Selling consultancy services to food entreprises to help them set up their hub


#1

Continuing the discussion from Open value networks & business models:

I alked recently with someone who was interesting in starting a local instance of OFN in Italy, but he was looking for his personal business model to enable him to do that while earning a living. And we came up with this model, which is not really innovative, but I wanted to open a discussion to see how this could be applicable.

Starting a hub vs selling marketing services to hub / a startup support service
Food entreprises can of course start using OFN as a marketplace to manage their operation, but they still need to work on their own marketing strategy, build their own website, and of course organize all the operations for their hub to work. Maybe some producers, or group of producers, will be happy to do it themselves, but probably lots of them, who consider distribution is not their job, won’t.
Entrepreneurs can either create a hub and supply from all those amazing local producers and deliver to local consumers, but entrepreneurs could also work as service providers to support food entreprises in the creation of their hub in all its dimensions: operations’ structuration, support it in its marketing strategy, build its website including the web-shop based on OFN, etc.

If the food entreprise can’t afford it, those services could be invoiced through for example a x% margin taken on the sales on top of the price set up by the food entreprise, until the invoice is paid back, and then the entreprise can work independantly.

Some people may want to create hubs, but some other may want to provide services to food entreprises to help them create their own hubs. That could be a personal business model, a way to earn a living for some people who get involved as volunteers for OFN. Should a % of the earning be given back to OFN in that case? Should it be on a volunteer contribution base, because each situation is different?

If I take the exampe of Wordpress, lots of developers sells wordpress sites, and they don’t have to pay for it. Some of them give money to wordpress as volunteer contributions because they think it’s fair as they use it to earn money. But a big contributor of Wordpress maybe won’t give money as he already give time and contribute to it in another way…

So following the short discussion we had on the subject in our last community hangout, I wanted to open a discussion on that subject and see what has already been experienced on that topic (@kirsten I think you mentionned you had done consultancy services for some hubs and then given back a contribution to OFN. Can you tell us more about that?)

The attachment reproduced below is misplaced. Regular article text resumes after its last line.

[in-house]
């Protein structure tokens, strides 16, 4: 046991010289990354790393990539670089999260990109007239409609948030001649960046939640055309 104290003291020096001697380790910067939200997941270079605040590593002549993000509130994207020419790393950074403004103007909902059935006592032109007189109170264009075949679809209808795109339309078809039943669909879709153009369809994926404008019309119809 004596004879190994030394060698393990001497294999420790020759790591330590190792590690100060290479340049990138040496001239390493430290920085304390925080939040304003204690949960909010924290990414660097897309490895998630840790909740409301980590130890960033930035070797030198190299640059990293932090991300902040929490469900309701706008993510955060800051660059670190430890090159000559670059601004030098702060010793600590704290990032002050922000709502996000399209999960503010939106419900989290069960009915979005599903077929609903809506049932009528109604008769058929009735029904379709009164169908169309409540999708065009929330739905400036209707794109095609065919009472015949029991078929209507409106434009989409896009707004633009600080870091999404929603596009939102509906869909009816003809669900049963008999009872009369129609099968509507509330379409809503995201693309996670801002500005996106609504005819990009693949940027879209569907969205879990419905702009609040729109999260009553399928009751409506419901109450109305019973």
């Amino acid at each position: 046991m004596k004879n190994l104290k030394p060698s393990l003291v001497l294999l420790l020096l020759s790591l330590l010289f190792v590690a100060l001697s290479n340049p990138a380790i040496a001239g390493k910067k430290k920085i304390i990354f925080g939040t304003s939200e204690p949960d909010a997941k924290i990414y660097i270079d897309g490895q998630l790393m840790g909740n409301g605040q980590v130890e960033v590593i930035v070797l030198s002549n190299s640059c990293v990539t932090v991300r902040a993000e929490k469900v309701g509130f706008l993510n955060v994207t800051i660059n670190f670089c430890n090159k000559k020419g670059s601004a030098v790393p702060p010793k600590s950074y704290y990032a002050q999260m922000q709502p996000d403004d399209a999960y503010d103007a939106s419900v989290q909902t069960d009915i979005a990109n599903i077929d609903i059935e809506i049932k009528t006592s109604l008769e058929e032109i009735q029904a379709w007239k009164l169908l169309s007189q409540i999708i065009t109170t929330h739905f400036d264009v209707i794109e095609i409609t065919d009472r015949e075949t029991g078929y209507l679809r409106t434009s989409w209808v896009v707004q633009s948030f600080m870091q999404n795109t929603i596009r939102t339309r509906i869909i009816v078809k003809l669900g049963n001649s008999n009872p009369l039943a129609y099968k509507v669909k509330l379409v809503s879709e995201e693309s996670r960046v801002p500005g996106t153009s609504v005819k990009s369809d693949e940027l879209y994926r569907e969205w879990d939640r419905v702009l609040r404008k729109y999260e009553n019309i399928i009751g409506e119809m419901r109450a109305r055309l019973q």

#2

Yeah we’ve been tying this idea into our business model in the UK. @nick has quite a bit of experience helping groups set up local food projects and I would like to further my experience in this.

I think case studies of different users and their models is a good starting point as a free service. Perhaps instances can ask users to complete a questionnaire (that automatically renders as a web page) as a requirement of using the service? No work, max results :wink:

For a paid service I lean toward the idea of facilitated sessions in which experienced local food activists / facilitators meet with groups and help them to flesh out their ideas, motivations, inspirations into a fully fledged business model. I lean toward this as a) it helps strong groups to form with many people feeling ownership over the ideas and b) it is a creative process from which new innovations can arise.


Governance of the commons: inputs from
#3

Here is very good reflexion about the subject, part of a more globale reflexion on the governance of the commons, from a conversation I had with Simon Sarazin, in France, who has worked a lot on the topic: http://encommuns.org/#/economique
The conclusion is: the community shouldn’t itself propose commercial services, but encourage commercial actors to use the commons and contribute to it, and make transparent the ones who contribute to the commons. Intersting.